Kaiser Health News and USA Today collaborated on a story about thirteen states moving to cut Medicaid by reducing benefits, paying health providers less or tightening eligibility, even as the federal government prepares to expand the insurance program for the poor to as many as 17 million more people.  These cuts threaten to limit access to care for many of its 60 million recipients.

Most of the cuts went into effect this month, according to a 50-state survey by Kaiser Health News for USA Today. Among them:

–Illinois cut enrollees to four prescriptions a month; imposed a copay for prescriptions for non-pregnant adults; raised eligibility to eliminate more than 25,000 adults and eliminated non-emergency dental care for adults.

–Alabama cut pay for doctors and dentists 10 percent and eliminated coverage for eyeglasses.

–Florida cut funding to hospitals that treat Medicaid patients by 5.6 percent – following a 12.5 percent cut a year ago. The state is also seeking permission to limit non-pregnant adults to two primary care visits a month unless they are pregnant, and to cap emergency room coverage at six visits a year.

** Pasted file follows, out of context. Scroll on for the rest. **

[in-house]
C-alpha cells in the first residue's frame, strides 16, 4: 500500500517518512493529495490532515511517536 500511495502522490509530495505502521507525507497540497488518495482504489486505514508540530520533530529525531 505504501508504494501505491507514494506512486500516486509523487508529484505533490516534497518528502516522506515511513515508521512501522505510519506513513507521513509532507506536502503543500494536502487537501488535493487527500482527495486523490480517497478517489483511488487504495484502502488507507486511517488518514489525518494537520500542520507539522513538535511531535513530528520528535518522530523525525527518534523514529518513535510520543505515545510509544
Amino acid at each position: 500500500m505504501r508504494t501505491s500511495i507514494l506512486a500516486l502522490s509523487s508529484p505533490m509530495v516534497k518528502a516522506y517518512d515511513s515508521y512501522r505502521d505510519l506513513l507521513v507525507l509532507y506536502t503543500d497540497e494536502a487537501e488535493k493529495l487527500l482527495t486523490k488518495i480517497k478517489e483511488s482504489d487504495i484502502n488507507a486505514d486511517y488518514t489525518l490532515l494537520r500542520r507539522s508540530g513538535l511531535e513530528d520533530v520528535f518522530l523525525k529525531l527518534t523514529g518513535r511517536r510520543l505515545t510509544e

–California added a $15 fee for those who go to the emergency room for routine care and cut reimbursements to private hospitals by $150 million.

–Wisconsin added or increased monthly premiums for most non-pregnant adults with incomes above $14,856 for an individual.

South Dakota, Maryland, Colorado, Louisiana, New Hampshire, Hawaii and Maine also are making reductions to their programs. Connecticut is weighing cuts likely to go into effect this fall.




One Thought on “Cutting Medicaid to Balance State Budgets

  1. Very knowledgeable information of medicaid cutting details…

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